The Prevalence of Hirsutism in Adolescent Girls in Yazd, Central Iran

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Article Information:

Group: 2010
Subgroup: Volume 12, Issue 2
Date: March 2010
Type: Original Article
Start Page: 111
End Page: 117


  • MT Noorbala
  • Associate Professor of Dermatology, Shaheed Sadoughi University of Medical Sciences, Yazd, Iran
  • P Kefaie
  • Department of Dermatology, Shaheed Sadoughi University of Medical Sciences, Yazd, Iran,


      Affiliation: Associate Professor of Dermatology, Shaheed Sadoughi University of Medical Sciences
      City, Province: Yazd,
      Country: Iran
      Tel: +98-351-5229220
      Fax: +98-351-5229290


Background: Hirsutism is a distressing problem especially among girls. This study was conducted to evaluate the prevalence of hirsutism and other hyper-androgenic symptoms in adolescent girls in Yazd, central Iran.


Methods: Nine hundred high school girls (mean age of 17.26 and range of 15-19 years) were evaluated for prevalence of hirsutism and other hyper-androgenic syndromes. The selected girls were examined for the presence of hirsutism, acne, hypertrichosis, history of menstruation, and family history of known cases of hirsutism. Hirsutism was determined by the modified Ferriman-Gallwey index. Laboratory tests and ultrasound were requested for hirsute only.


Results: Among girls, 10.8% suffered from hirsutism. Other accompanying hyper-androgenic disorders were separately studied in two groups of hirsute and non-hirsute subjects. The most prevalent accompanying disorders were acne (42.7% vs 38.4%), hypertrichosis (42% vs 18.3%), first degree relatives’ family history of hirsutism (25.5% vs. 7%), and menstrual irregularity (14.6% vs. 10.2%), respectively. In the hirsute group, based on the hormonal and ultrasound tests, the most prevalent revealed causes were polycystic ovary syndrome (60.8%), hyper-prolactinoma (7.2%), idiopathic hirsutism (28.9%), and undetermined (3.1%).


Conclusions: A high prevalence of hirsutism was observed which was more prevalent at higher ages in comparison to other societies showing that definition and scoring system of hirsutism need to be based on racial differences.


Keywords: Hirsutism; Acne; Hypertrichosis; Irregular menstruation; Prevalence; Iran

Manuscript Body:



Hirsutism, the presence of terminal hairs in females in a male pattern area, affects between 5% to 15% of women surveyed.1-4 The presence of hirsutism is extremely distressing to patients, with a significant negative effect on their psychosocial development.5,6 It is estimated that there are more than 4 million hirsute premenopausal women in the United States, who probably account for about 1.5 billion dollars spent annually on hair removal products and procedures.4,7

Androgens, testosterone and dihydrotestosterone (DHT) transform vellus hair to terminal, but only in areas of the body that is androgen sensitive. This occurs over several growth cycles and is relatively irreversible. The hairs of some areas as axilliary and pubic hair during puberty exhibit greater sensitivity to physiological increases in circulating androgens. By comparison, abnormal elevations of serum androgens or products stimulate excessive hair growth on the face, neck, chest and lower abdomen. This may be produced by adrenal, ovary or stimulated by pituitary hormones, many of which have underlying PCOS.4 However, not all women with excessive terminal hairs in the mentioned area will have abnormal androgens or metabolites, so they are classified as having “idiopathic hirsutism”. This group is gradually becoming smaller and smaller as diagnostic techniques for PCOS becomes more refined.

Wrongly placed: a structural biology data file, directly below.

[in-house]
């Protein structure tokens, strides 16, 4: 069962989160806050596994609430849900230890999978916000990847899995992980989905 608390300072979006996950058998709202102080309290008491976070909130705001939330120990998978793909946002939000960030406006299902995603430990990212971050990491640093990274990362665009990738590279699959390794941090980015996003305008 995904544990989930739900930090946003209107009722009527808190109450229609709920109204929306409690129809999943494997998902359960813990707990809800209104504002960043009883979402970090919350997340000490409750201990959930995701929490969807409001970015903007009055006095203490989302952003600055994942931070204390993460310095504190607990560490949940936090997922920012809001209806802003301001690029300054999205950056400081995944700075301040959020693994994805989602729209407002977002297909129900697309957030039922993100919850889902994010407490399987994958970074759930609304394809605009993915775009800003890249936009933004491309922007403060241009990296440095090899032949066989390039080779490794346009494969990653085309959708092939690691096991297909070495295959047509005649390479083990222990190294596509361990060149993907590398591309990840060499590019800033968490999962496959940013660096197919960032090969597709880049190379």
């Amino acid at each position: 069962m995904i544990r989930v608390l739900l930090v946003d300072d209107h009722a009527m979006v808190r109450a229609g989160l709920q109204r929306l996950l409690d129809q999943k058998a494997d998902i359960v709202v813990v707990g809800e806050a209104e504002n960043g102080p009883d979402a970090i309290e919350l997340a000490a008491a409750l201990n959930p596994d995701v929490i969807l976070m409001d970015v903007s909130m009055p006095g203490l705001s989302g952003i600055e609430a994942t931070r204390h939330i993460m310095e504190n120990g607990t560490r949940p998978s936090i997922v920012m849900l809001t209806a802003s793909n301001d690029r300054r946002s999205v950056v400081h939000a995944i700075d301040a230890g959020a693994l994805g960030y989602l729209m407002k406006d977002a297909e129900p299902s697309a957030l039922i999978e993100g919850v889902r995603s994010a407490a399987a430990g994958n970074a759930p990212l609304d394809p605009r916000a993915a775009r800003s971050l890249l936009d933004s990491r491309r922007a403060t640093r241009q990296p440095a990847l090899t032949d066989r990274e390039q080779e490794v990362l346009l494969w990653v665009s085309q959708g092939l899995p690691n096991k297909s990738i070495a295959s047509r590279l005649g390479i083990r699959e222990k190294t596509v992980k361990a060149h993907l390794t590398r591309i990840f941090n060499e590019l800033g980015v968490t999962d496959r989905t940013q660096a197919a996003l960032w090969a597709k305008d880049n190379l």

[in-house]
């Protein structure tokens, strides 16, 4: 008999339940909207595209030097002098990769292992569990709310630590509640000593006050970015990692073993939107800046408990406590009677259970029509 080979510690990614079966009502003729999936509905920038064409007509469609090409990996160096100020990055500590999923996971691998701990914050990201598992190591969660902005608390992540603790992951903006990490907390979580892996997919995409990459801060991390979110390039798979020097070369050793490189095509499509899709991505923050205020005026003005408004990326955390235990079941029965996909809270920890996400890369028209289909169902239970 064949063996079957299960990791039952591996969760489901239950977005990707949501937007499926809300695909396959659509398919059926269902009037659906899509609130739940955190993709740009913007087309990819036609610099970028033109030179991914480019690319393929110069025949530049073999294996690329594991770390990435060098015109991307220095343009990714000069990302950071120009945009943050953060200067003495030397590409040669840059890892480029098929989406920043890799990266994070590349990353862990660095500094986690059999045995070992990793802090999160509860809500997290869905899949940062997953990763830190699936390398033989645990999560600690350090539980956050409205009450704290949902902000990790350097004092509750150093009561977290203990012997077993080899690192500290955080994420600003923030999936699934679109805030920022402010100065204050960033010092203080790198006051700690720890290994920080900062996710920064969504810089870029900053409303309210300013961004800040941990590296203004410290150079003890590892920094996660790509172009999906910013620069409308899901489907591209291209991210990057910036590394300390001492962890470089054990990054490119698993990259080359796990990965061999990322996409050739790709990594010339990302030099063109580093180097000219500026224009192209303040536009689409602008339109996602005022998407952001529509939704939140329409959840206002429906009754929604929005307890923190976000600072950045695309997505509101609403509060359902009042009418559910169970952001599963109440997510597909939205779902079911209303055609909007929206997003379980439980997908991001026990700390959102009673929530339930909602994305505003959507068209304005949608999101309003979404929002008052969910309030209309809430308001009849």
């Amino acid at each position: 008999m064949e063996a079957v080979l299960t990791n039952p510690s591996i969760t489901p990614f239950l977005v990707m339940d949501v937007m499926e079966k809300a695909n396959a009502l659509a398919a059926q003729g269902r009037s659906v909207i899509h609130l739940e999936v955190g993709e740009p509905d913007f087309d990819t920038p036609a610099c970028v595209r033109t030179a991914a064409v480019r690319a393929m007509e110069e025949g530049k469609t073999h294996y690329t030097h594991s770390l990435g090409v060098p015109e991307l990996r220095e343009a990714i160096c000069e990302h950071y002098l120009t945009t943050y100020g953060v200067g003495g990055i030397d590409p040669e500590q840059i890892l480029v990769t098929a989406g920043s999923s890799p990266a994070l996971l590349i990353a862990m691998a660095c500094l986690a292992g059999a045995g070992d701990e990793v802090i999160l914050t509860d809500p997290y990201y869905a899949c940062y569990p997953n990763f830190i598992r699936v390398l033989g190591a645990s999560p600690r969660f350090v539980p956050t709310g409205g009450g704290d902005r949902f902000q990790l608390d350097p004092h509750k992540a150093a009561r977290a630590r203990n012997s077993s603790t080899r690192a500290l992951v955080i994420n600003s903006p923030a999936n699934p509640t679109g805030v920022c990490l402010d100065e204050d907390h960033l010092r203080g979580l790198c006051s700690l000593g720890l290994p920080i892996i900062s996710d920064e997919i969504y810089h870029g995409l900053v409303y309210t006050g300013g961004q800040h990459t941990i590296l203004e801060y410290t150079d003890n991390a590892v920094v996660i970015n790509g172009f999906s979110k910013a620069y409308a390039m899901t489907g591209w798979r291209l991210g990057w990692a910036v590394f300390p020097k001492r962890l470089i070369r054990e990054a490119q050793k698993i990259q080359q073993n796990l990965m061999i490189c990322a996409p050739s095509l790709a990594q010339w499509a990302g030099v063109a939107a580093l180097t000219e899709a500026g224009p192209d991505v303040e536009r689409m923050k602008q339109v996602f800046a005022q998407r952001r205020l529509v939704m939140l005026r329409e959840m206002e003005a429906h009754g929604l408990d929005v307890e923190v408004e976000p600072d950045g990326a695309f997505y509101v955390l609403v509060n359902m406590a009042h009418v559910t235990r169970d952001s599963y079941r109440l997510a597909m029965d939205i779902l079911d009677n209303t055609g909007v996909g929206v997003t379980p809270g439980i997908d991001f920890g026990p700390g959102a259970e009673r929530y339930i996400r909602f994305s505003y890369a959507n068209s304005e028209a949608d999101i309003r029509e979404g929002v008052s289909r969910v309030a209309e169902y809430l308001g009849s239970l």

Asian people have less hair density than Caucasians, whereas Southern Europeans have more hair follicle density than Northern Europeans.8 In addition, the rate of hair growth varies due to genetic differences in the activity of 5a-reductase, the enzyme that converts testosterone to DHT.9 It is proposed that hirsute women may have increased activity of 5a-reductase type 2, isoenyme in their hair follicles. The activity of 5a-reductase is stimulated by hyper-androgenism, insulin and insulin-like growth factor.10

Hirsutism prevalence is mostly affected by its definition criteria, study population, and races as well. The most common way of determining hirsutism frequency is modified F&G method described in 1981by Hatch et al.11

With respect to relatively high hirsutism prevalence and its difference in various areas and races2,12-17 as well as the importance of determination of its prevalence in Iran, the current study was conducted on the basis of determining the prevalence of hirsutism in adolescent girls in Yazd Province, central Iran.



Materials and Methods


The protocol of hirsutism was prepared in Dermatology Department and approved by the Ethics Committee and the research council of the Yazd University of Medical Sciences. Since high school education is compulsory in Iran, the girls in the last three grades of high school were enrolled in this study.